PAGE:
The United States and Europe, both bruised from a number of high-profile trade battles in recent years, are now preparing for what could be one of the biggest fights yet over government subsidies to commercial airline manufacturers.
The Bush administration announced late Monday that it planned to bring a case before the World Trade Organization charging the 25-nation European Union with providing illegal subsidies to Airbus, the major competitor to U.S.-based Boeing Co.
The action, which followed an offer from the EU on Friday to resolve the dispute, is likely to trigger a competing trade case by the EU accusing the U.S. government of illegally subsidizing Boeing.
‘A disappointing move’
In Brussels, Claude Veron-Reville, spokeswoman for EU Trade Commissioner Peter Mandelson, called the U.S. decision “a disappointing move by the United States given the proposals for a negotiated solution the EU side made on Friday.”
EU Trade Commissioner Peter Mandelson called the U.S. action “highly regrettable” and said, “The WTO has better things to do than referee this grudge fight between Airbus and Boeing.”
In announcing the administration decision, U.S. Trade Representative Rob Portman said the administration felt it had to act because of preparations being made by EU member nations to commit $1.7 billion to Airbus for developing a new airplane.
“The EU’s insistence on moving forward with new launch aid is forcing our hand,” Portman said in a statement.
The U.S. side is concerned about the potential subsidies that could be provided to Airbus for development of the A350 which is seen as a direct competitor to Boeing’s new 787 Dreamliner in the market for mid-size, long-distance jets.
U.S. rebuffs latest EU offer
Mandelson on Friday provided Portman with a new EU proposal that would have had both sides make similar reductions in subsidies. But U.S. officials viewed the offer as a step back from an earlier goal to eliminate all subsidies.
“We still believe that a bilateral negotiated solution is possible, but the negotiations won’t succeed unless the EU recommits to ending subsidies,” Portman said in his statement.
In January, both sides had agreed to put WTO cases they had filed against each other in the fall on hold in an effort to seek a negotiated settlement during a 90-day period.
However, those talks went nowhere. U.S. officials accused the EU of not negotiating in good faith, while Mandelson said the Bush administration had no room to reach a negotiated settlement because of heavy political lobbying by Boeing.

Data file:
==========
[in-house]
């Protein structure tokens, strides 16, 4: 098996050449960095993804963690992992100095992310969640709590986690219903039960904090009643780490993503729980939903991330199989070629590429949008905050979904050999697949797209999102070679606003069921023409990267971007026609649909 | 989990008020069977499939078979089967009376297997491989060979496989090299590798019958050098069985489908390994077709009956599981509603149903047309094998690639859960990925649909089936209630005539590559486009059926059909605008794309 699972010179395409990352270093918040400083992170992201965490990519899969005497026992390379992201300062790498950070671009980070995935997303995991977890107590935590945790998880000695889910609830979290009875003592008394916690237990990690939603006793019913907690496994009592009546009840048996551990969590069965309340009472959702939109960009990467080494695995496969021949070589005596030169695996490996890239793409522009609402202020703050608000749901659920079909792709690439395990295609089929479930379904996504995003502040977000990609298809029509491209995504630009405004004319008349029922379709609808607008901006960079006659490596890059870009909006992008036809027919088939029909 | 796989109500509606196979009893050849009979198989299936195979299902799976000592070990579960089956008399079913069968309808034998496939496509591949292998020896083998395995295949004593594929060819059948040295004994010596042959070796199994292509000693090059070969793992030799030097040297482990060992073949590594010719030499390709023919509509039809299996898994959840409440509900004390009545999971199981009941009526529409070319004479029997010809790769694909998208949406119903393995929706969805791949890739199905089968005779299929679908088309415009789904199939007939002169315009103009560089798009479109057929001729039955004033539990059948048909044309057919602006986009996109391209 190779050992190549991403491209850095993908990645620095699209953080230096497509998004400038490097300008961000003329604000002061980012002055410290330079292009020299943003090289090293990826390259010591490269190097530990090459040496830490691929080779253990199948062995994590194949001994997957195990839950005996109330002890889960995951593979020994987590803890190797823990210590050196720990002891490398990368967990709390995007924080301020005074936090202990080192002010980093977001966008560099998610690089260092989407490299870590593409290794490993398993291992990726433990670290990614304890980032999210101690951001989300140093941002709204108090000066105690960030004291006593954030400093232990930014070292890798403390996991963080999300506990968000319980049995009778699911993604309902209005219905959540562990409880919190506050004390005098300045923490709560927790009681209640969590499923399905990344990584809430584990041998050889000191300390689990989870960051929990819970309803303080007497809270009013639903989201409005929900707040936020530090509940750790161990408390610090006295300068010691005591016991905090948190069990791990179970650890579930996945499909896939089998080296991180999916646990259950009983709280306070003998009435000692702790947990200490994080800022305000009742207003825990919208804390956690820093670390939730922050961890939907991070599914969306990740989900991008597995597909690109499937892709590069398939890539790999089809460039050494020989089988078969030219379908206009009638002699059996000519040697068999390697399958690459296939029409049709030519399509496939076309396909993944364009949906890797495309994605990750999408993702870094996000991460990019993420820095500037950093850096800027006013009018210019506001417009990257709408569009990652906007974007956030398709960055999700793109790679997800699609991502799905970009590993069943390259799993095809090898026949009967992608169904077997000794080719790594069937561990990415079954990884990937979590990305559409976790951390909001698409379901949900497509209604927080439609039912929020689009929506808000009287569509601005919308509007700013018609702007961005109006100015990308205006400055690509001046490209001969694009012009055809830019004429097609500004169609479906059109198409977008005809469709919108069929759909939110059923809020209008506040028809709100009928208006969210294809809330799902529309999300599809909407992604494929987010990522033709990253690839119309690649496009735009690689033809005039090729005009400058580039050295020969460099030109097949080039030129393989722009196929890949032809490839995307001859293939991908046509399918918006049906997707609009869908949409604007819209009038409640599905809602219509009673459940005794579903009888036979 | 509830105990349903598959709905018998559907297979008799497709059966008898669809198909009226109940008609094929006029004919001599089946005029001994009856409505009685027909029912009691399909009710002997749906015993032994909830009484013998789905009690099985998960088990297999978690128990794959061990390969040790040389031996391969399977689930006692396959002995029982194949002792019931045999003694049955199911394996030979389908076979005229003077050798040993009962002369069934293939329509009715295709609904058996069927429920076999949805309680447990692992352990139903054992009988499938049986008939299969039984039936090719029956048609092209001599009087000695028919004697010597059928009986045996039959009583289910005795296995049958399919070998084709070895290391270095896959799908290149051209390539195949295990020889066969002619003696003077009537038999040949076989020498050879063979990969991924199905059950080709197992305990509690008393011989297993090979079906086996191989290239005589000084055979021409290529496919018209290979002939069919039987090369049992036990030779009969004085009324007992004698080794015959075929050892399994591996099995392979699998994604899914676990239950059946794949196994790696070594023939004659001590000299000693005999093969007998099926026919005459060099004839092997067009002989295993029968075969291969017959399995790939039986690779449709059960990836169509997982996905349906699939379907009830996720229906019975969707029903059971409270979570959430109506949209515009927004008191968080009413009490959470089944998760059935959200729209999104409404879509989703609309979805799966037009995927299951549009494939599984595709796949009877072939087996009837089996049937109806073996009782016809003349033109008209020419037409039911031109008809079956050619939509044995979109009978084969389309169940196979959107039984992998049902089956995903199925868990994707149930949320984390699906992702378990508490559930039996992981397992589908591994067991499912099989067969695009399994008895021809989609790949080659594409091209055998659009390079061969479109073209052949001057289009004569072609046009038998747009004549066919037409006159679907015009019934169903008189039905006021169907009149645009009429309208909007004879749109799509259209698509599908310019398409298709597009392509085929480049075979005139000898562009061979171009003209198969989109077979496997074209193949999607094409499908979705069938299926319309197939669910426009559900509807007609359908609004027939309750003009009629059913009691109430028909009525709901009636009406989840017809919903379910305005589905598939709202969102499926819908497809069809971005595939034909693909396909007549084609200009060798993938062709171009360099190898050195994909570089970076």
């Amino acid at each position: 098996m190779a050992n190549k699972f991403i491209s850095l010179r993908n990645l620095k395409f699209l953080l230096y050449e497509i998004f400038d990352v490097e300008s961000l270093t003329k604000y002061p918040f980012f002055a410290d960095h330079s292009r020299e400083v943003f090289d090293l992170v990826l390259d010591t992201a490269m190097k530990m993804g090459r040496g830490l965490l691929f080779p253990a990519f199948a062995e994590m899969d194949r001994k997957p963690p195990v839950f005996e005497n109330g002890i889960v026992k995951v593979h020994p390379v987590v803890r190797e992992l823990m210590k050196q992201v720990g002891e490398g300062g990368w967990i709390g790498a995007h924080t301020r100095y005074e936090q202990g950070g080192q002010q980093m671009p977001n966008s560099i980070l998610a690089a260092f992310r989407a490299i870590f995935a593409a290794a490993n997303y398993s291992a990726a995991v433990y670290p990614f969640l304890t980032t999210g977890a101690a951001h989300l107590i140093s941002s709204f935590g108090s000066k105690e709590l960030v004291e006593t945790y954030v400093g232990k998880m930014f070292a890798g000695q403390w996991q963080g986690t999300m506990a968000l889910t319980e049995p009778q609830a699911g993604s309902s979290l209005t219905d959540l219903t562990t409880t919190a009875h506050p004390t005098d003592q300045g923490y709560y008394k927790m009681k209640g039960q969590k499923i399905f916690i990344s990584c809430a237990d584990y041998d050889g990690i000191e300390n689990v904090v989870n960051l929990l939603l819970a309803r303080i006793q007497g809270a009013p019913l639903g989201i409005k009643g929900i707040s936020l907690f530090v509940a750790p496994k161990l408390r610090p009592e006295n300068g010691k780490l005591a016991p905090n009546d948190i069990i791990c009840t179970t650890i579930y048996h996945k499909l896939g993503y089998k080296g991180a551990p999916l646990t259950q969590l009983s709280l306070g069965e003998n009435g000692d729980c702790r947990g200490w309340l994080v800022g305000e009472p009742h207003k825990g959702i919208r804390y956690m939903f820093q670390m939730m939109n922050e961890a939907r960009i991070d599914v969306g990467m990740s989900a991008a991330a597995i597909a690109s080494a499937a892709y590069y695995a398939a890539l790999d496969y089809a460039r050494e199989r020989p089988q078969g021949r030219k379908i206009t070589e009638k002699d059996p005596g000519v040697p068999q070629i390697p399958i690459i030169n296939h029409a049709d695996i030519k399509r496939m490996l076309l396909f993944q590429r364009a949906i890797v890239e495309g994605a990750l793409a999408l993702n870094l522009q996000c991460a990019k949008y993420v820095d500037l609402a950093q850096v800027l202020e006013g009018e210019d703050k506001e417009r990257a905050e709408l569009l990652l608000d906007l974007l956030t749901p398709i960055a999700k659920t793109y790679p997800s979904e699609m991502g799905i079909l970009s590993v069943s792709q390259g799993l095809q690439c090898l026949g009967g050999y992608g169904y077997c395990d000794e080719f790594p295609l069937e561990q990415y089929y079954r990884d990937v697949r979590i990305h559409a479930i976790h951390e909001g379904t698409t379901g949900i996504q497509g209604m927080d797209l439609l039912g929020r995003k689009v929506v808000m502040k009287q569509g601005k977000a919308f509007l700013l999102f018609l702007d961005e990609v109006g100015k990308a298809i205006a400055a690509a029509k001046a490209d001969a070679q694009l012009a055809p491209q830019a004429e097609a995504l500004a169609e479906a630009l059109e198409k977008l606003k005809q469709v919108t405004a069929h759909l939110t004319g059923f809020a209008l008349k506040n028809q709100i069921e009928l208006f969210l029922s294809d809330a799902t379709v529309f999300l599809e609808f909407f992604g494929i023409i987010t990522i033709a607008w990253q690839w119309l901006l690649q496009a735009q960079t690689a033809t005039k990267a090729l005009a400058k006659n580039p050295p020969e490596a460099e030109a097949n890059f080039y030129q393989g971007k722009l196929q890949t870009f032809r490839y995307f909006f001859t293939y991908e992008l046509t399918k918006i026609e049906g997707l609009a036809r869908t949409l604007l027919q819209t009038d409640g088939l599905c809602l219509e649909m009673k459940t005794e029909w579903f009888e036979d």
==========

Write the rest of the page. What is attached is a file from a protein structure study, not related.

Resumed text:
Boeing spokesman Russ Young said Monday that the company strongly supported the trade representative’s decision but still hoped for a settlement.
“We agree with the USTR that a negotiated settlement is preferable and hope serious U.S./EU discussions will continue as litigation proceeds,” he said.
It is not unusual for both sides in a WTO case to keep seeking a settlement outside of the WTO dispute process, which will take months to conclude.
Pledge to limit fight to planes
In a joint statement issued Monday, both Portman and Mandelson pledged to keep the airplane subsidy fight from spilling over into other trade issues. The effort to complete the Doha Round of global trade talks will require close cooperation between the United States and the EU.
“We remain united in our determination that this dispute shall not affect our cooperation on wider bilateral and multilateral trade issues,” the two men said. “We have worked well together so far and intend to continue to do so.”
Airbus was established in 1970 as a European consortium of French, German and later Spanish and British companies. In 2001 Airbus formally became a single integrated company, the European Aeronautic Defence and Space Co. and BAE Systems of Britain.
The fight over aircraft subsidies is just the latest in a string of trade battles between the United States and the European Union.
The United States won fights with the EU over an EU ban on U.S. beef containing growth hormones and another case involving U.S.-based banana companies.
But America has also lost high-profile cases involving steel tariffs and a U.S. export subsidy ruled illegal that was finally eliminated by Congress last fall in a sweeping rewrite of U.S. corporate taxes.